Third, hard-won experience with health crises is a powerful asset. In West African countries with a history of Ebola, for instance, adopting social distancing and other public health measures has been far easier. People who went through that emergency – both decision-makers and the public – understood more quickly what was at stake and what was needed. People knew where to turn for trusted information and how to respond.
COVID-19 isn’t the first public health crisis we’ve seen, and it won’t be the last. Large populations depend on daily wages to put food on the table. Economic activity and public health measures must co-exist.
We need to involve local leaders in crucial public health decisions to develop interventions that work. Solutions that rise up are better than those that drop down.
Dr. Muhammad Musa is a physician, public health expert, and Executive Director of BRAC International, a Bangladesh-based NGO.
The partnership will support state-of-the-art solar-powered phone chargers to strengthen health systems in remote areas
KAMPALA, UGANDA — BRAC Uganda and John Snow R&T Institute, Inc. win the request for proposals by Little Sun, and will receive a total of 648 Little Sun Charges, state-of-the-art solar-powered phone chargers, to strengthen health systems in remote areas without access to electricity during the COVID-19 pandemic. The chargers will be delivered to local teams of Community Health Workers and Technicians in Uganda and Ethiopia.
COVID-19 has brought to light the many challenges confronting health systems around the world. In addition to national limitations in medical equipment and testing capacities, people living in remote areas lack sufficient access to medical care and in Ethiopia alone, 95% of all rural health posts are non-electrified.
Digital Health technologies employing app-based digital tools on smartphones can help overcome these challenges. For successful implementation however, reliable access to electricity is vital.
“Digital health is changing and improving the quality of health provision at the last mile but it can’t work without keeping smartphones charged. We’ve learned from Community Health workers across Africa that a powerful, portable solar phone charger is a game changer. This is why we are very excited to partner with BRAC and JSI to make sure their staff have the access to energy they need to provide their important health care work, especially now during the pandemic,” says Mason Huffine, Little Sun’s Director of Humanitarian Affairs.
BRAC and JSI convinced the team with their program proposals and will each receive 324 Little Sun Charges to equip their frontline health care workers with solar to power their efforts in Uganda and Ethiopia.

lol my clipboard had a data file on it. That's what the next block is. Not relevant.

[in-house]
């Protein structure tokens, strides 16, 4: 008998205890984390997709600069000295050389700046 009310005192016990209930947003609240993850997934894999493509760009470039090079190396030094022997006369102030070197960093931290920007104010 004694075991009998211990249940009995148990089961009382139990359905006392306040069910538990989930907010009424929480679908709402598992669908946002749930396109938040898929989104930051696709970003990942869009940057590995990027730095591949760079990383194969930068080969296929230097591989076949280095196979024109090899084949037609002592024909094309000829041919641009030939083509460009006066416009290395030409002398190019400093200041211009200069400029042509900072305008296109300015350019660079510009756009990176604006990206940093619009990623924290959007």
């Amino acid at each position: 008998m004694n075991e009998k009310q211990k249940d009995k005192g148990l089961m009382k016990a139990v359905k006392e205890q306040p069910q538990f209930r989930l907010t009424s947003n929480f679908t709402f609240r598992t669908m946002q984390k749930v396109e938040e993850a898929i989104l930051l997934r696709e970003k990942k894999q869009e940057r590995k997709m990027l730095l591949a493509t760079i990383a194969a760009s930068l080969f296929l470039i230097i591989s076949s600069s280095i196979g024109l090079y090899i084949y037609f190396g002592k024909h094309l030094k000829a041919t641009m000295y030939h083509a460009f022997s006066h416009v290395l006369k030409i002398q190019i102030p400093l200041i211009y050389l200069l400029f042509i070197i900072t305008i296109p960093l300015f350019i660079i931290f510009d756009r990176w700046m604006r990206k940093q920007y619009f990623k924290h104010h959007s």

“Health extension workers are usually stationed at their health post, and reside in the Kebele [neighborhood] they serve, so that they will be close to the community at all times. But rural Ethiopia has little or no access to electricity and interruptions are frequent. This means our health extension workers sometimes have to travel up to 10 kms to the next urban area just to charge their phones. The portable solar chargers will save them valuable time and energy that can be used to deliver health services to women and children,” says Anteneh Kinfe, eCHIS Team Leader John Snow R&T Institute, Inc.
“The 324 phone chargers will be distributed to a local all-women team of Community Health Workers and Technicians in Northern and Eastern Uganda. They operate in distant and hard to reach places without power. The solar charger from Little Sun is a help-in-time. They provide solar energy and ensure that our community health workers can provide uninterrupted and much needed health services to households at the last mile,” says Dr. George Owuor Matete, Country Director, BRAC Uganda.
The Little Sun Charge combines Digital Health care with reliable solar energy – a promising and sustainable combination that can make a real difference in the provision of health care in everyday life, but especially during the pandemic. The Little Sun Charge was specifically designed with a large solar panel and high capacity battery to power any kind of smartphone.
BRAC operates community health worker (CHW) programs in several countries across Africa and Asia, providing its essential health care model with a focus on maternal and child health, infectious diseases, nutrition, family planning and non-communicable diseases. Since 2007, BRAC has provided healthcare services to 3.2 million people in Uganda with an emphasis on women of reproductive age and children under five. Currently, BRAC manages a robust network of more than 4,000 CHWs in 72 of 125 districts across Uganda.